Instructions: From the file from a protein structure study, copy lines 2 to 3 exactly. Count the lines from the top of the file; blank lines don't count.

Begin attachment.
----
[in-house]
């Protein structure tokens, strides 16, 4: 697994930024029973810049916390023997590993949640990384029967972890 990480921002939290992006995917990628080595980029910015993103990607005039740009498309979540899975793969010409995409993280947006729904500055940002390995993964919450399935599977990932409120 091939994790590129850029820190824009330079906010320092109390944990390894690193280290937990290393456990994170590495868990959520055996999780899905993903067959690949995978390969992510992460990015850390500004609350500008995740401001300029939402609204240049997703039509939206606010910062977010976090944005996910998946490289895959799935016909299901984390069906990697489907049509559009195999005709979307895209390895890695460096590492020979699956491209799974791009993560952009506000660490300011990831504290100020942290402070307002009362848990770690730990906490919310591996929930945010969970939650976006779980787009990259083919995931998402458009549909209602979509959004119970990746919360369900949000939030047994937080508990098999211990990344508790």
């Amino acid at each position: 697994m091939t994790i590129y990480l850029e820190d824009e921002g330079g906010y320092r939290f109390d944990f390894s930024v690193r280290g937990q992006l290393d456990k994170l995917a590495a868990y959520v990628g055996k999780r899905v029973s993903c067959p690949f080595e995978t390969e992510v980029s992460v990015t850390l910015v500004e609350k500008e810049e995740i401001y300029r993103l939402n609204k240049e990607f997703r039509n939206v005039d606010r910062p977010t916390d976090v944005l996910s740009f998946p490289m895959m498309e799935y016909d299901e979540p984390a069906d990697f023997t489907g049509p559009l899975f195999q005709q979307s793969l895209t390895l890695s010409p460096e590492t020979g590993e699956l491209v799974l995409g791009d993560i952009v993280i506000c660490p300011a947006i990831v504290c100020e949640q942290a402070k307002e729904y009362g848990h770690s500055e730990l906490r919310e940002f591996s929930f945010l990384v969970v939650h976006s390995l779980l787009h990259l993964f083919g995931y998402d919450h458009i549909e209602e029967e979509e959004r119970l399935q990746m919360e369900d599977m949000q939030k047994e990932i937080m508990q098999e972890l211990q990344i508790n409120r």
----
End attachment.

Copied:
């Protein structure tokens, strides 16, 4: 697994930024029973810049916390023997590993949640990384029967972890 990480921002939290992006995917990628080595980029910015993103990607005039740009498309979540899975793969010409995409993280947006729904500055940002390995993964919450399935599977990932409120 091939994790590129850029820190824009330079906010320092109390944990390894690193280290937990290393456990994170590495868990959520055996999780899905993903067959690949995978390969992510992460990015850390500004609350500008995740401001300029939402609204240049997703039509939206606010910062977010976090944005996910998946490289895959799935016909299901984390069906990697489907049509559009195999005709979307895209390895890695460096590492020979699956491209799974791009993560952009506000660490300011990831504290100020942290402070307002009362848990770690730990906490919310591996929930945010969970939650976006779980787009990259083919995931998402458009549909209602979509959004119970990746919360369900949000939030047994937080508990098999211990990344508790």
């Amino acid at each position: 697994m091939t994790i590129y990480l850029e820190d824009e921002g330079g906010y320092r939290f109390d944990f390894s930024v690193r280290g937990q992006l290393d456990k994170l995917a590495a868990y959520v990628g055996k999780r899905v029973s993903c067959p690949f080595e995978t390969e992510v980029s992460v990015t850390l910015v500004e609350k500008e810049e995740i401001y300029r993103l939402n609204k240049e990607f997703r039509n939206v005039d606010r910062p977010t916390d976090v944005l996910s740009f998946p490289m895959m498309e799935y016909d299901e979540p984390a069906d990697f023997t489907g049509p559009l899975f195999q005709q979307s793969l895209t390895l890695s010409p460096e590492t020979g590993e699956l491209v799974l995409g791009d993560i952009v993280i506000c660490p300011a947006i990831v504290c100020e949640q942290a402070k307002e729904y009362g848990h770690s500055e730990l906490r919310e940002f591996s929930f945010l990384v969970v939650h976006s390995l779980l787009h990259l993964f083919g995931y998402d919450h458009i549909e209602e029967e979509e959004r119970l399935q990746m919360e369900d599977m949000q939030k047994e990932i937080m508990q098999e972890l211990q990344i508790n409120r």